Japanese spurge — pachysandra terminalis — is ubiquitous in American gardens as a groundcover. It's an aggressive spreader but is grown for its attractive shiny leaves. But I think the native version is even prettier. Allegheny spurge — pachysandra procumbens — is a slower spreader, or at least that's been my experience. I have a patch of it growing near a down spout where it seems to flower more prolifically than the nearby clumps in drier soil.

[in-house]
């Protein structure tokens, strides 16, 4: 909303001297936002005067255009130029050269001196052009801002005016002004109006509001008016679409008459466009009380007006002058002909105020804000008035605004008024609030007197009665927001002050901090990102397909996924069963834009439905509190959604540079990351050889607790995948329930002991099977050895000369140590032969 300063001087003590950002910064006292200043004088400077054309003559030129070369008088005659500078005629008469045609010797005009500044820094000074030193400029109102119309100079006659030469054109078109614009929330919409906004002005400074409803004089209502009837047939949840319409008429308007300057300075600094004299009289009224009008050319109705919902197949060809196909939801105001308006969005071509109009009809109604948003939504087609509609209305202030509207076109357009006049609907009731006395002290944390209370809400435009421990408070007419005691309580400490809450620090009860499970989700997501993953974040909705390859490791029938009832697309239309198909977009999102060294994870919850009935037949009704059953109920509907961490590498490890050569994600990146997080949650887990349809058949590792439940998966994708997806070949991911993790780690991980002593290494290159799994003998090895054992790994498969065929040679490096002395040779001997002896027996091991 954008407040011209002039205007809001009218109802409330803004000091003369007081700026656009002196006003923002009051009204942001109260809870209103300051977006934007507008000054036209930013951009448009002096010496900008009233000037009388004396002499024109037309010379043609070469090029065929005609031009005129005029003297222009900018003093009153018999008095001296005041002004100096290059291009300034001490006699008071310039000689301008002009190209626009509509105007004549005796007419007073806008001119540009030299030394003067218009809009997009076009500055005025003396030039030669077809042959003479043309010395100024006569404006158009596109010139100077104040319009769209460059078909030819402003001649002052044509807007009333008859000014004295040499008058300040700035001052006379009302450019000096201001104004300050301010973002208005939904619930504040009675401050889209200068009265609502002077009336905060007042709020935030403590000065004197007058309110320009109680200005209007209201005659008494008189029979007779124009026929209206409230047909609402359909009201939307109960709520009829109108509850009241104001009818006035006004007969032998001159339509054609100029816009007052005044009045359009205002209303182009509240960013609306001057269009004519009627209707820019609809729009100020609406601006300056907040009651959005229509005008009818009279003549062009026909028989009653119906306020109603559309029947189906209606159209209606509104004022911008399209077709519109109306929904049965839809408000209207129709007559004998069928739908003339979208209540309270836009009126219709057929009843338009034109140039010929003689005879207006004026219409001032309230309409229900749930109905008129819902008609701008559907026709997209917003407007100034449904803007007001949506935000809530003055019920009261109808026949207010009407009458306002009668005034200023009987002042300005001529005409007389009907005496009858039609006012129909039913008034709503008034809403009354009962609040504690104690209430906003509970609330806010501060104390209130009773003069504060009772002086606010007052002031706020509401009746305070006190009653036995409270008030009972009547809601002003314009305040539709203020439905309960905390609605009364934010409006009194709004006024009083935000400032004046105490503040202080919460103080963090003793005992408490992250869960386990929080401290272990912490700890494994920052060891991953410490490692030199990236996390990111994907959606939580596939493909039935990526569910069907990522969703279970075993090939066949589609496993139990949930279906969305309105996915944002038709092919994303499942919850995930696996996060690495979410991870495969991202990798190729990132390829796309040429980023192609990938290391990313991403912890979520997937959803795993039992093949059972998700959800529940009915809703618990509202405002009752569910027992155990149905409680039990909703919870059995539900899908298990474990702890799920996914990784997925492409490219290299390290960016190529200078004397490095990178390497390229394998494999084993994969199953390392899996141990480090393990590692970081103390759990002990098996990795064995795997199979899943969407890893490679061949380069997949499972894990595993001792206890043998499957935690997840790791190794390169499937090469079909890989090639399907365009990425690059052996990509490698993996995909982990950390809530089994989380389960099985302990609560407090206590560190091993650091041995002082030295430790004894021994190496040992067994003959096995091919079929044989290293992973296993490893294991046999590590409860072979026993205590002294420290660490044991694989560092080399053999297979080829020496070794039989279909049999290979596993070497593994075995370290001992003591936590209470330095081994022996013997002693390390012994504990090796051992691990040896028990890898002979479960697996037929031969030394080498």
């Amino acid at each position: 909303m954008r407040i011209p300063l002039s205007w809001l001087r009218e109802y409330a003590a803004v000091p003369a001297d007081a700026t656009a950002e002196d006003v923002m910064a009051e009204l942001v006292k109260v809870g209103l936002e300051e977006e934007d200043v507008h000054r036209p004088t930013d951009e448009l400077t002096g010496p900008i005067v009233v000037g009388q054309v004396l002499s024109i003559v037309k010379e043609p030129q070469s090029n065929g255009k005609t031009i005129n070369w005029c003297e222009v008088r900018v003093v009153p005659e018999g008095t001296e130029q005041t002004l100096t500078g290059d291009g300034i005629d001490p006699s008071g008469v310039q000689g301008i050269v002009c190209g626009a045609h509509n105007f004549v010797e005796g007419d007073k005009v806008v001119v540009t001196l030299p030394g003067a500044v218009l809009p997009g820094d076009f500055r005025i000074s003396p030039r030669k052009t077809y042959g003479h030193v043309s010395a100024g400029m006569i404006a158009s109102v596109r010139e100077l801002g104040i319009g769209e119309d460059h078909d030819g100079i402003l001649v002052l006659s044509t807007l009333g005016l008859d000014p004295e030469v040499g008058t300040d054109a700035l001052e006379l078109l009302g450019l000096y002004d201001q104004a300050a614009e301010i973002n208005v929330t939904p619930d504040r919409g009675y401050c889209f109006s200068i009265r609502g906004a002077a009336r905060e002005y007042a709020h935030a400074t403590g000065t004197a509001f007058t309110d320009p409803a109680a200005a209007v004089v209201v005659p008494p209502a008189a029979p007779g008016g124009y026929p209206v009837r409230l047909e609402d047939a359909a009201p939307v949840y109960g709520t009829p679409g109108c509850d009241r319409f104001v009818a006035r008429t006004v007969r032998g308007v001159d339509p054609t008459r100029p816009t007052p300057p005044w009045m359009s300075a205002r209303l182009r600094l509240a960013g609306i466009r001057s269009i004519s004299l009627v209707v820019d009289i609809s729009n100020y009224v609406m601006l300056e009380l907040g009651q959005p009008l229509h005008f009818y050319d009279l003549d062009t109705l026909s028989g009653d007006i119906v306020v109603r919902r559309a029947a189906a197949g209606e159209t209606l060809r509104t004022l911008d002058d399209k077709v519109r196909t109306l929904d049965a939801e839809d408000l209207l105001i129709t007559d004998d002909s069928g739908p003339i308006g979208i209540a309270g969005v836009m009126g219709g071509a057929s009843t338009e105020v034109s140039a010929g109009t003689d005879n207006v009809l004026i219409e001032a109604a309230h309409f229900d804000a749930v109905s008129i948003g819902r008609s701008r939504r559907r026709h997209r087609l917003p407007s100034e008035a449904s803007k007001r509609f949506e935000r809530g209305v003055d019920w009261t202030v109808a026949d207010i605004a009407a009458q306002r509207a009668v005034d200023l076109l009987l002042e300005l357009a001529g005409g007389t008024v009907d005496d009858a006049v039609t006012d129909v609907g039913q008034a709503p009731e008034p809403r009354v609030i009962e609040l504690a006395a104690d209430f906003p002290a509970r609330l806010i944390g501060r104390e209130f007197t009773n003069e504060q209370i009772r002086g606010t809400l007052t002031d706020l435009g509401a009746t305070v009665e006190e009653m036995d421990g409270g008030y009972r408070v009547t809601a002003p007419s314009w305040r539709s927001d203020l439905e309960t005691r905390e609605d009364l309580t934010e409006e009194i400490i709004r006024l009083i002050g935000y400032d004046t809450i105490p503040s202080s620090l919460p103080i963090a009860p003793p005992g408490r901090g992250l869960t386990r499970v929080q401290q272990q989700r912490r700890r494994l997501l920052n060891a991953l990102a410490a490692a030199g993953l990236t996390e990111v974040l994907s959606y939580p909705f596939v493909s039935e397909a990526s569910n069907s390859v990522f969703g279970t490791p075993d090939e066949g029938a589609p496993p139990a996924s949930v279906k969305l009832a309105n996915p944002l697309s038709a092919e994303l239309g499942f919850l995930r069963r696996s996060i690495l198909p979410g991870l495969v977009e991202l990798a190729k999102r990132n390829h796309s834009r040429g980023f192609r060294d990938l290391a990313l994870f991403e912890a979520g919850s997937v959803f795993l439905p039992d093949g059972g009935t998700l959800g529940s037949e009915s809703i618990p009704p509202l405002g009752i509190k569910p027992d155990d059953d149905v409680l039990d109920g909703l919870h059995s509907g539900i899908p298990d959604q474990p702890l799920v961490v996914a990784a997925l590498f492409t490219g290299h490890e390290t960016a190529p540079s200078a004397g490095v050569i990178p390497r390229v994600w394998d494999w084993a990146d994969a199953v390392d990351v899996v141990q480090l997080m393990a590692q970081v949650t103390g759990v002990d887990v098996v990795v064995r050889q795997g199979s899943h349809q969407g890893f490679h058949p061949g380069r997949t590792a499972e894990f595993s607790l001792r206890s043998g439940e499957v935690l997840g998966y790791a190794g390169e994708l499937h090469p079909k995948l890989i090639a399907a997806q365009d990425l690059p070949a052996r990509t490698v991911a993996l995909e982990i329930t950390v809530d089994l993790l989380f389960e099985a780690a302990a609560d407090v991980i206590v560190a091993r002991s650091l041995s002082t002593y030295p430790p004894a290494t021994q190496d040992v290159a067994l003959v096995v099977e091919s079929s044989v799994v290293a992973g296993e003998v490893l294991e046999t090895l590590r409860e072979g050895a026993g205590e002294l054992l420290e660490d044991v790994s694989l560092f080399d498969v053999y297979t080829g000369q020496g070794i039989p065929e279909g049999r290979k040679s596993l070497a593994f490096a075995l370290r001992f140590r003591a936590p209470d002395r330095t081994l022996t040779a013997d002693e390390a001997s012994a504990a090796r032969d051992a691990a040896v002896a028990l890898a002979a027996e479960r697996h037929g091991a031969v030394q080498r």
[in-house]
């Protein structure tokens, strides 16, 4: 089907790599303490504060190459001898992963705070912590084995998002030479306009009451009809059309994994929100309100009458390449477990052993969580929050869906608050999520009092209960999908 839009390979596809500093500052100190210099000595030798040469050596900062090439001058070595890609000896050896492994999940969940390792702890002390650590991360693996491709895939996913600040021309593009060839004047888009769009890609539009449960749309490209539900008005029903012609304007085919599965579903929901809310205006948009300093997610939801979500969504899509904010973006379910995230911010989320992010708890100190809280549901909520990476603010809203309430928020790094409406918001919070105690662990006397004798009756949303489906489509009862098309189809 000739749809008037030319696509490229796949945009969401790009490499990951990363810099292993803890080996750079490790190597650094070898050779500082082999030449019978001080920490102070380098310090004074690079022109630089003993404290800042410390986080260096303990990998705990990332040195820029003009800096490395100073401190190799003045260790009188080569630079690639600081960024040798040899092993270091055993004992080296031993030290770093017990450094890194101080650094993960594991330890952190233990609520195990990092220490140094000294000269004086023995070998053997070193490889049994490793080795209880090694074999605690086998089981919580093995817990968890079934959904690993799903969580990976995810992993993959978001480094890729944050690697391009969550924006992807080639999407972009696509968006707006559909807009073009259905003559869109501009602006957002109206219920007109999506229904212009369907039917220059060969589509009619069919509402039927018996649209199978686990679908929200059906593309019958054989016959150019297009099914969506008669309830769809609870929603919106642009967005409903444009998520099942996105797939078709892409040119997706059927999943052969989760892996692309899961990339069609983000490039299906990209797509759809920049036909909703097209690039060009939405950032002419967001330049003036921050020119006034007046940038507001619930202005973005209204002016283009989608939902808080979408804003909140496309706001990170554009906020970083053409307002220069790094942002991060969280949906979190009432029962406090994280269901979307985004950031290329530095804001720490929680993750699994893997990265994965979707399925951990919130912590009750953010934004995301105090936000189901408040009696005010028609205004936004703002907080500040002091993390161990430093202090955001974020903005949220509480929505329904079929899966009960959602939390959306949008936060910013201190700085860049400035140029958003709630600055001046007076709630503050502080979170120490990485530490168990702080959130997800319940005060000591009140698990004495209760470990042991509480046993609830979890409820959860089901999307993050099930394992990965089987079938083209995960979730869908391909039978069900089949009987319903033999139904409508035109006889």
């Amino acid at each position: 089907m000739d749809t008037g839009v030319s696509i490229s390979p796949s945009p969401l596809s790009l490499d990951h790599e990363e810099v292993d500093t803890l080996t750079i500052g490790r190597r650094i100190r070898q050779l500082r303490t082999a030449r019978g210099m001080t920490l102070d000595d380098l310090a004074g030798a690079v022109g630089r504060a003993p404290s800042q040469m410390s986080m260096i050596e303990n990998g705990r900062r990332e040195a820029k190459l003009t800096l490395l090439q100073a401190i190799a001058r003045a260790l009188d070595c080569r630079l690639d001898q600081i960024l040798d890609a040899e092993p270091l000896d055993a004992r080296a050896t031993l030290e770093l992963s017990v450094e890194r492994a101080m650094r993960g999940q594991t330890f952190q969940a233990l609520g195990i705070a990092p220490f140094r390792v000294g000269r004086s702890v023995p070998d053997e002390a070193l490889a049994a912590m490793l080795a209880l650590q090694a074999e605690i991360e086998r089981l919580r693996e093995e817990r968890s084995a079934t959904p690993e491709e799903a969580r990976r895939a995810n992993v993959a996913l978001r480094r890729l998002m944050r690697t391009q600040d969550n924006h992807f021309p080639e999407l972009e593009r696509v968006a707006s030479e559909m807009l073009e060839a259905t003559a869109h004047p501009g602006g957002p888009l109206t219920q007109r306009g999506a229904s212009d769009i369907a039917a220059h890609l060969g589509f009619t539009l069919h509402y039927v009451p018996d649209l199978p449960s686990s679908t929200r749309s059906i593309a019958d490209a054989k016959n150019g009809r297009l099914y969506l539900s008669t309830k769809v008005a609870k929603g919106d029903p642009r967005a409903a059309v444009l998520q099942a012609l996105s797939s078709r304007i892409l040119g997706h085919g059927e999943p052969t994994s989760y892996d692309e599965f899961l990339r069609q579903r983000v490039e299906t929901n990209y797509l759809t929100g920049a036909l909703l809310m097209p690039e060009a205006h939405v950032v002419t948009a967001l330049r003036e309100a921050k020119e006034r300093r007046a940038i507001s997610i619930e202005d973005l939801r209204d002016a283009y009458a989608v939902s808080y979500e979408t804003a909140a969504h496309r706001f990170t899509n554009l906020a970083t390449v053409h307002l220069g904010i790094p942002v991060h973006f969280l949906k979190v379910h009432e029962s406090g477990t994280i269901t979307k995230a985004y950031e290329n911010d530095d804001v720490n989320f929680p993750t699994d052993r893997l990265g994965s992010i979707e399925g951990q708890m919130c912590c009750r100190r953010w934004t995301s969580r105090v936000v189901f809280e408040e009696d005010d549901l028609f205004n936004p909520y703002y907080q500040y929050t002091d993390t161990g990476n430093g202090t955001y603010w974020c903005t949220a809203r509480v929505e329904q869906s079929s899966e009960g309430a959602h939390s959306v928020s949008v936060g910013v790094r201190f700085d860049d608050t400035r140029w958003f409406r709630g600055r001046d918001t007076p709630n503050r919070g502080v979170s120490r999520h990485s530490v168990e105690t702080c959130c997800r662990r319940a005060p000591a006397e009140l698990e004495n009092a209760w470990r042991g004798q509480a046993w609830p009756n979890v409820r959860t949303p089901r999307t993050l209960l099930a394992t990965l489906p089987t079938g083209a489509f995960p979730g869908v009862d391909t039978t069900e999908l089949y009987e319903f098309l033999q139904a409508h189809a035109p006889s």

But it has gorgeous mottled leaves that have an almost tortoise shell look to them, no matter the location. These are the old leaves from last year and this is how they look after being covered with snow and going through cold temps. New leaves will appear soon but with less dramatic markings. If you've been thinking about using spurge as a groundcover, go native!